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Med Decis Making. 2007 Sep-Oct;27(5):672-80. Epub 2007 Jul 19.

Measuring numeracy without a math test: development of the Subjective Numeracy Scale.

Author information

  • 1VA Health Services Research & Development Center for Practice Management and Outcomes Research, VA Ann Arbor Healthcare System, Ann Arbor, Michigan, USA. fagerlin@med.umich.edu

Abstract

BACKGROUND:

Basic numeracy skills are necessary before patients can understand the risks of medical treatments. Previous research has used objective measures, similar to mathematics tests, to evaluate numeracy.

OBJECTIVES:

To design a subjective measure (i.e., self-assessment) of quantitative ability that distinguishes low- and high-numerate individuals yet is less aversive, quicker to administer, and more usable for telephone and Internet surveys than existing numeracy measures.

RESEARCH DESIGN:

Paper-and-pencil questionnaires.

SUBJECTS:

The general public (N = 703) surveyed at 2 hospitals.

MEASURES:

Forty-nine subjective numeracy questions were compared to measures of objective numeracy.

RESULTS:

An 8-item measure, the Subjective Numeracy Scale (SNS), was developed through several rounds of testing. Four items measure people's beliefs about their skill in performing various mathematical operations, and 4 measure people's preferences regarding the presentation of numerical information. The SNS was significantly correlated with Lipkus and others' objective numeracy scale (correlations: 0.63-0.68) yet was completed in less time (24 s/item v. 31 s/item, P < 0.05) and was perceived as less stressful (1.62 v. 2.69, P < 0.01) and less frustrating (1.92 v. 2.88, P < 0.01). Fifty percent of participants who completed the SNS volunteered to participate in another study, whereas only 8% of those who completed the Lipkus and others scale similarly volunteered (odds ratio = 11.00, 95% confidence interval = 2.14-56.65).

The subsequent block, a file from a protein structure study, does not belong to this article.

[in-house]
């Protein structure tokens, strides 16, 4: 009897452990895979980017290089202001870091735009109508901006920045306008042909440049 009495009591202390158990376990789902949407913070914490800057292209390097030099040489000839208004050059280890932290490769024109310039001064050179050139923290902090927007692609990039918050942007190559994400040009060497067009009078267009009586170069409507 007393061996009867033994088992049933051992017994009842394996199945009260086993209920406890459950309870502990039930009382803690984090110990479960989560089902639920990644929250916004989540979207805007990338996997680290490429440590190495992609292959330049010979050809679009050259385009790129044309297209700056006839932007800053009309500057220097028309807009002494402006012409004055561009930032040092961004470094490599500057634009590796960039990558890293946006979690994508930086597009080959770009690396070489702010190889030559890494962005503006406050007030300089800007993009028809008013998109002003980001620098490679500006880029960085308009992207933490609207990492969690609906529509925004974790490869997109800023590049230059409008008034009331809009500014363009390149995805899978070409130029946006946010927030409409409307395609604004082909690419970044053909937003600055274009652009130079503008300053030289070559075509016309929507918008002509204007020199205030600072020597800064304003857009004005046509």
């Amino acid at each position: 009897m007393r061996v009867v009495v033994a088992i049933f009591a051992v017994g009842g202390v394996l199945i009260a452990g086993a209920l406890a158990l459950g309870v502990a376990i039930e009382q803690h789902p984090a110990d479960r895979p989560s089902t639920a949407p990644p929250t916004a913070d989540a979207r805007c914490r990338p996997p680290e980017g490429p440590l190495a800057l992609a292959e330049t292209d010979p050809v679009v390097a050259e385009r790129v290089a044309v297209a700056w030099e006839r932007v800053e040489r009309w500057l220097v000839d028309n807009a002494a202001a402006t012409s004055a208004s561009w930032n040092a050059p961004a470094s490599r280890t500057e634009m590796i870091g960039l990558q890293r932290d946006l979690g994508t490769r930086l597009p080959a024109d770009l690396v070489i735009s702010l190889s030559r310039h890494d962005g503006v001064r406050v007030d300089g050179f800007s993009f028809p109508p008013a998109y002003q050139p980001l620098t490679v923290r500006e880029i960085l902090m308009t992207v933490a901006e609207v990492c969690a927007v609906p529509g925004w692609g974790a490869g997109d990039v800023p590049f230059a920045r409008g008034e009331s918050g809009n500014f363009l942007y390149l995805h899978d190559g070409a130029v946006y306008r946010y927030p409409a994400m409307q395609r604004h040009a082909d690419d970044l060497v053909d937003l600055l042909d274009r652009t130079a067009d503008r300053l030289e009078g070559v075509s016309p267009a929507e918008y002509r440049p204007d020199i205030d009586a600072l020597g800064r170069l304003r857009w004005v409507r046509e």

CONCLUSIONS:

The SNS correlates well with mathematical test measures of objective numeracy but can be administered in less time and with less burden. In addition, it is much more likely to leave participants willing to participate in additional research and shows much lower rates of missing or incomplete data.

PMID:
17641137
[PubMed - indexed for MEDLINE]
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